Depending on who you ask, Lyft may or may not be up for sale.
If you ask Lyft’s president John Zimmer, the answer is an unequivocal no.
It’s possible though that they’re both right. The truth is likely a needle threaded through the wording each side is using.
Earlier this summer, the Wall Street Journal first reported that Lyft had hired Qatalyst Partners, a Silicon Valley firm known for leading big M&A deals like the LinkedIn-Microsoft acquisition. At the time, some observers noted that Qatalyst had previously helped Lyft with fundraising, and the ride-hailing company could have hired the firm again for that purpose, rather than for a sale; It wasn’t a smoking gun.
A few weeks later, The Information first reported that General Motors, which had previously invested $500 million in a strategic partnership with Lyft, made an offer to buy the company outright but it was rebuffed by Lyft. However, it’s never been confirmed whether that offer was verbal or written or how far that process went.
One reason Lyft ‘offer’ semantics are so tricky, I’m told, is that there was an approach of some appeal to Lyft, but it was only verbal
— Dan Primack (@danprimack) August 22, 2016
What followed is either described as a “normal course of business” by Lyft or as Lyft soliciting offers by those who have reported on the proceeds.
Lyft’s Zimmer claims the company has a fiduciary duty to evaluate all offers made to the company. Part of that process, he told Business Insider, is benchmarking the offer as it has done multiple times in the past.
“That’s happened multiple times throughout our business. It’s actually more of a normal course of business than has been portrayed and of course we have to review anything that’s of legitimate interest,” Zimmer said.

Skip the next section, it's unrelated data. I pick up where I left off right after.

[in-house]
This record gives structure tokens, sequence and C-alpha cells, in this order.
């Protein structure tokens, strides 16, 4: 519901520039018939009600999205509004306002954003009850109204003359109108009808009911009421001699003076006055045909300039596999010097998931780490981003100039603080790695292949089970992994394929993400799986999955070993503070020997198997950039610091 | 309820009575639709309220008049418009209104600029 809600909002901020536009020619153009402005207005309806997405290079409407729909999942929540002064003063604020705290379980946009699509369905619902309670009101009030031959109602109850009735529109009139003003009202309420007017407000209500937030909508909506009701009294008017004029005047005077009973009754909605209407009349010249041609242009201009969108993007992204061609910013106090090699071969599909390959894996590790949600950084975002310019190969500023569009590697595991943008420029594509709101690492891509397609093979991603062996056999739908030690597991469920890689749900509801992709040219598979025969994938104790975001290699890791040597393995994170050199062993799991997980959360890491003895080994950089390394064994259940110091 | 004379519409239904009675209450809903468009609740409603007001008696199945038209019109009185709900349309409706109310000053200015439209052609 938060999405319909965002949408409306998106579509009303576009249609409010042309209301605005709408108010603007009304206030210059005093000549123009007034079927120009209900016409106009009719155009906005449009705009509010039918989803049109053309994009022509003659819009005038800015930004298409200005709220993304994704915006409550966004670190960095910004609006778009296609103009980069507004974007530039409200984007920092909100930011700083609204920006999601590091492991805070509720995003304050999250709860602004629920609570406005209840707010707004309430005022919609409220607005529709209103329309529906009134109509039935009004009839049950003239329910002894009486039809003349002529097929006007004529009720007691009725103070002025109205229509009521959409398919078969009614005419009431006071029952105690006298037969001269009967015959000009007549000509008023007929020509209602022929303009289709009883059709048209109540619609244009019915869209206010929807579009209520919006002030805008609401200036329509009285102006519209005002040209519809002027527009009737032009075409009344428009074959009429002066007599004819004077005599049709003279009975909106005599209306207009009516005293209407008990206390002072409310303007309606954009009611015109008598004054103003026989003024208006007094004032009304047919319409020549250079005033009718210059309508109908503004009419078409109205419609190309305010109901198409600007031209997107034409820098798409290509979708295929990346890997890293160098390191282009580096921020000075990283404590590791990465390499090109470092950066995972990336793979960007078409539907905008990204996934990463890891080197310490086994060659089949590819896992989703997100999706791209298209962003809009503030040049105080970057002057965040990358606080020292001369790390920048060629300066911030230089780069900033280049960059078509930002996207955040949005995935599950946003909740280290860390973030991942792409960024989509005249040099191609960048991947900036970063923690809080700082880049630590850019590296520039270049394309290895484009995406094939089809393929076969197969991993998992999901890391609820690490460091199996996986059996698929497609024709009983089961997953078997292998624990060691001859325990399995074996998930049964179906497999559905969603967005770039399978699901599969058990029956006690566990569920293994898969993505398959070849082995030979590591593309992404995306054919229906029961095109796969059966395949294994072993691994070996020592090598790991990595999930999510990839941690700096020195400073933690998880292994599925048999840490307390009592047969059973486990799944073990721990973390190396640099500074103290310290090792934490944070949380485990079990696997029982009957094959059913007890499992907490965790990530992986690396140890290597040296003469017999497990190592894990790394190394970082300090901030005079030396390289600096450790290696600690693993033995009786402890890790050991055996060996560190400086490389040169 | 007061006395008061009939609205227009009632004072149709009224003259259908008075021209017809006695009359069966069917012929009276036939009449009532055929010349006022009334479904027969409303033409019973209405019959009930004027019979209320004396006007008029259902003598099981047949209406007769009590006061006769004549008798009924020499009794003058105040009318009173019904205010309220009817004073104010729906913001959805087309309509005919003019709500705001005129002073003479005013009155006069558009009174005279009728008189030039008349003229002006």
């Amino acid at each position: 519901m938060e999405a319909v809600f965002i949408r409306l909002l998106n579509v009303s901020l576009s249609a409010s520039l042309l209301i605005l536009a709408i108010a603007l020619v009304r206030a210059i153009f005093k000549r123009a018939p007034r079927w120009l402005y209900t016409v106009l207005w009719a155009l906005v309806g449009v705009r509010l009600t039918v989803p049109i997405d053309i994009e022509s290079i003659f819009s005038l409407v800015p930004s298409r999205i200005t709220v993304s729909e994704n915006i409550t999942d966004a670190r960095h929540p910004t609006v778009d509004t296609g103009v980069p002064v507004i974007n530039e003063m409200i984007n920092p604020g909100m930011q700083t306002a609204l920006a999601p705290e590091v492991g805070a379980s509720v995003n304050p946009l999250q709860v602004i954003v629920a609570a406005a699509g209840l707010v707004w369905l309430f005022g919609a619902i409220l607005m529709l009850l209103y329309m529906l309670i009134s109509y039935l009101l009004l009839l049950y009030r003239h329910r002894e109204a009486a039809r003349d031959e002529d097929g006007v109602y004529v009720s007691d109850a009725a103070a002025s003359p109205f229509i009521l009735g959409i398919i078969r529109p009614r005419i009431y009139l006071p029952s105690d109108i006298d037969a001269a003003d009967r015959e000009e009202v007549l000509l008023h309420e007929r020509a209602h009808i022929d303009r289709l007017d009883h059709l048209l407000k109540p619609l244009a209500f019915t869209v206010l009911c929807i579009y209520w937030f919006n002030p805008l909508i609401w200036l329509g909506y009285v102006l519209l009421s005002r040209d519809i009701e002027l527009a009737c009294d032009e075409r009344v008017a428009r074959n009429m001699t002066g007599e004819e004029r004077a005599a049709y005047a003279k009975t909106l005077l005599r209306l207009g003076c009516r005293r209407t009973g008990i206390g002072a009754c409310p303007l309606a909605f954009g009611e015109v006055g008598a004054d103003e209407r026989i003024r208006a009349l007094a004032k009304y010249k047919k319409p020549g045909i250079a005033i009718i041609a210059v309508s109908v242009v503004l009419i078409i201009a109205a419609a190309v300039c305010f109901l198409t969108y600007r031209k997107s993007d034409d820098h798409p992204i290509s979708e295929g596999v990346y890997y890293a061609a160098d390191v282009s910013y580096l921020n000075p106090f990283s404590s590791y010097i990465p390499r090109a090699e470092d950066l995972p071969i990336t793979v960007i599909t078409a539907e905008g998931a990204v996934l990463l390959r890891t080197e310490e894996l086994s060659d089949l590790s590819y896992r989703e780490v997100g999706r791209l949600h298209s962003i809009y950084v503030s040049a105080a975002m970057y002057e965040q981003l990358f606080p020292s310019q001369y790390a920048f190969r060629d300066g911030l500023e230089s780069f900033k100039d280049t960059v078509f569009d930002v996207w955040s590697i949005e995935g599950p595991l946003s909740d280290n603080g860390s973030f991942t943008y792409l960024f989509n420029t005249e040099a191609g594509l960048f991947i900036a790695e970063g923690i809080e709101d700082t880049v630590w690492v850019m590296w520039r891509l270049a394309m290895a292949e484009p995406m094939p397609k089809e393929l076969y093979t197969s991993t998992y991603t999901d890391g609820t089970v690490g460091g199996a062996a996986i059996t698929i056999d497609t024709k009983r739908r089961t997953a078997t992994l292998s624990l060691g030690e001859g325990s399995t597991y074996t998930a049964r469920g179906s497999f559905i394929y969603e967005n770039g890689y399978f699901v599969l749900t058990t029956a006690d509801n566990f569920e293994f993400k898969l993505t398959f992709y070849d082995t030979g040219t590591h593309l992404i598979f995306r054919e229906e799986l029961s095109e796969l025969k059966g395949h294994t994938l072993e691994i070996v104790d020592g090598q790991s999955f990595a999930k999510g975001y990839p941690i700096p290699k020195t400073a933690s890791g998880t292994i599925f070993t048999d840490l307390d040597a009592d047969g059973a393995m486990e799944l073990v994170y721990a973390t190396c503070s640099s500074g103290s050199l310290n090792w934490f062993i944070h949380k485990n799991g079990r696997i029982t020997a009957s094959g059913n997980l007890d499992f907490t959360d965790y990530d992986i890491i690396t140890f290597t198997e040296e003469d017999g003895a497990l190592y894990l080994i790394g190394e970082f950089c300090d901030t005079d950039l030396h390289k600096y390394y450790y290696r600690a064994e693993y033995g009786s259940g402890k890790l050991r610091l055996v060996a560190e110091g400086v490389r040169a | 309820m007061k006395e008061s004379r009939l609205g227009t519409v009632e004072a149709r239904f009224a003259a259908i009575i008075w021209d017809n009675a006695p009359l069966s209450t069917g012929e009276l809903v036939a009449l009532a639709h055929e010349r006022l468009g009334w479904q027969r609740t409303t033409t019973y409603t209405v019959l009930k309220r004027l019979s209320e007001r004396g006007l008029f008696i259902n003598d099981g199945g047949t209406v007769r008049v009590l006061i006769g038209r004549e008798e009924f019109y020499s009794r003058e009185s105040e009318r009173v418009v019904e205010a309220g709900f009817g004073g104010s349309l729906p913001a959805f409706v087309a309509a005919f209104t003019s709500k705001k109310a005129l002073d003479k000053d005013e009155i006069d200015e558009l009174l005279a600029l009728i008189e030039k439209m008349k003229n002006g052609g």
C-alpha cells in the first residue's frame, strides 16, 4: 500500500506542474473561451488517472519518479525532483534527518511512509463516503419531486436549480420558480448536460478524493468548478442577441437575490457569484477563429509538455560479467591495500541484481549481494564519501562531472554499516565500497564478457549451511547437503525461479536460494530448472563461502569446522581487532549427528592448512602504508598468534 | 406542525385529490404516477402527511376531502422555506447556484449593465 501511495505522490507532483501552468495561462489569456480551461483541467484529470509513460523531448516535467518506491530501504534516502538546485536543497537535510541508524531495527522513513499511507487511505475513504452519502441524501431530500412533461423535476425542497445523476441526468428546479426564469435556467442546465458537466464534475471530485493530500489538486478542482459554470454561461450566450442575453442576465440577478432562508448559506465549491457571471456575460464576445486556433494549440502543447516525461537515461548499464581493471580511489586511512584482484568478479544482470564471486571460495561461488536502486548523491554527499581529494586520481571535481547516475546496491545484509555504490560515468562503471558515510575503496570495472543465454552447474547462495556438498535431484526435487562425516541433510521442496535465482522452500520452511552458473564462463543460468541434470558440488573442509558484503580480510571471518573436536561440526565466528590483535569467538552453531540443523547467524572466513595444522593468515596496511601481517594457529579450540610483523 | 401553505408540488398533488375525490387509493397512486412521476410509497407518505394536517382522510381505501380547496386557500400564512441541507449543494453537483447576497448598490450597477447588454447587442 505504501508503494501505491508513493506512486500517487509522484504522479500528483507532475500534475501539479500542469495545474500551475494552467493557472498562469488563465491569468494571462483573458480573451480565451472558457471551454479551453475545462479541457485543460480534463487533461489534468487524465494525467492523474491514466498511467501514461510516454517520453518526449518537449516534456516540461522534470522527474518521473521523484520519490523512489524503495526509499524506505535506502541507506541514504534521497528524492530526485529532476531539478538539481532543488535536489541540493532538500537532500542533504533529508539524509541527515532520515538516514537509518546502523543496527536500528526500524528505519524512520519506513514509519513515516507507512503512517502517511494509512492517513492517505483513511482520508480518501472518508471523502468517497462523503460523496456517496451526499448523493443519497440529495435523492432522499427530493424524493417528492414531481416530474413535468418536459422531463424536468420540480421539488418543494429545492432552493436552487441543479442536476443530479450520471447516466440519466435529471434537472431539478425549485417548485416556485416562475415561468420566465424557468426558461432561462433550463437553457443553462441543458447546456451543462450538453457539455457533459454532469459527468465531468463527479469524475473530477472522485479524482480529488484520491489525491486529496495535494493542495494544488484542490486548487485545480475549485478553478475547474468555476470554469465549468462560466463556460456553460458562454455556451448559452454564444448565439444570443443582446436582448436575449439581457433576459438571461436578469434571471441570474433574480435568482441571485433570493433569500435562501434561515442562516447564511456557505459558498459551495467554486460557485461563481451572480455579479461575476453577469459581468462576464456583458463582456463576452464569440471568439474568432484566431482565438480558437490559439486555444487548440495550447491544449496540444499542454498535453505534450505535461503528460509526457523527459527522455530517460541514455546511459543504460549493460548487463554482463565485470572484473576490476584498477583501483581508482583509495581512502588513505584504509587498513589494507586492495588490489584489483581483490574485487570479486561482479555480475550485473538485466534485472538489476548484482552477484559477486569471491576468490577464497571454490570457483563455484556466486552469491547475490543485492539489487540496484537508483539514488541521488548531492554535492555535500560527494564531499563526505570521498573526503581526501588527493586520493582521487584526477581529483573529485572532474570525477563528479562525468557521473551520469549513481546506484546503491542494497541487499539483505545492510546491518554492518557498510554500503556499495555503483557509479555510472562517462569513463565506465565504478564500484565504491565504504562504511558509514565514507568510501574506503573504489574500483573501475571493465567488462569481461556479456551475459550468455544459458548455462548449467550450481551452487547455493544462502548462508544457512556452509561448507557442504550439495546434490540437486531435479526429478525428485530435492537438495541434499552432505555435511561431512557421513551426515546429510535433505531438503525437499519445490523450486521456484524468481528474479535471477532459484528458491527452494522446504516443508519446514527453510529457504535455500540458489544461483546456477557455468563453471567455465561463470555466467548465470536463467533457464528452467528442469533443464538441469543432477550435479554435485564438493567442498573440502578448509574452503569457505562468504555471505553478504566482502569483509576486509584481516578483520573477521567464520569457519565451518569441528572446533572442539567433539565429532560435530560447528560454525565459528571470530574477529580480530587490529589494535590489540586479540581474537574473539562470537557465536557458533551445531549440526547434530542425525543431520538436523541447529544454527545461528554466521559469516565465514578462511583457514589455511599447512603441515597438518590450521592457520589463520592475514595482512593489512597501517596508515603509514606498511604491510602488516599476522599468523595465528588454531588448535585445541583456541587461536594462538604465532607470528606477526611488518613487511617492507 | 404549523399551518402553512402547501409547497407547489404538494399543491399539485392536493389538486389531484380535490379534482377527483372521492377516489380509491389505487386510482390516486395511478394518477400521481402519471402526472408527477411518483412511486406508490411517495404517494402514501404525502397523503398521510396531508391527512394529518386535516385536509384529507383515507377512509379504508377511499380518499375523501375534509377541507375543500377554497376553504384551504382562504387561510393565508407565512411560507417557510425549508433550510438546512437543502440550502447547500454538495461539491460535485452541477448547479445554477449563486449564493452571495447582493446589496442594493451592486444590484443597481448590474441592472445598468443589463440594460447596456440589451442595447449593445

As Fortune’s Dan Primack points out, Lyft went through the steps of hiring an investment bank and opening a special “data room” so potential acquirers could look at the books and do due diligence on the company.
As part of this process, Lyft (or its investment bankers) could have gone to other companies to see what they would pay as a “benchmark” to the offer they thought was coming in.
Zimmer’s argument is that this process wasn’t akin to knocking on doors frantically looking for a buyer, but a part of determining whether the unsolicited offer coming in was legitimate.
“Getting approached and then having it characterised as us wanting to sell the business and failing to do so is a large mis-characterization,” Zimmer said. ” If the company is approached, it doesn’t mean the company is looking.”
He can say that Lyft may have never hung an official “for sale” sign, but the company’s actions were akin to receiving an offer on an house and then holding an open house just to see what other bids might roll in. Whether you qualify that as proactively seeking a sale or not comes down to semantics, but Lyft is going on record saying it’s not looking for a sale to anyone.
Of course, everything is for sale if the price is right.
Lyft was last valued at $5.5 billion, and according to Recode, the company at one point in the latest discussions believed it was worth as much as $9 billion. The price that others would have been willing to pay is unclear (save for arch-rival Uber, whose CEO reportedly told investors it wouldn’t pay more than $2 billion for Lyft), but clearly nothing discussed between Lyft and the other companies resulted in a deal.
“We’re focused on being an independent business and having the largest impact on car ownership as we possibly can,” Zimmer said.”I don’t think [independence] is a requirement, but I believe right now it’s the best path.”
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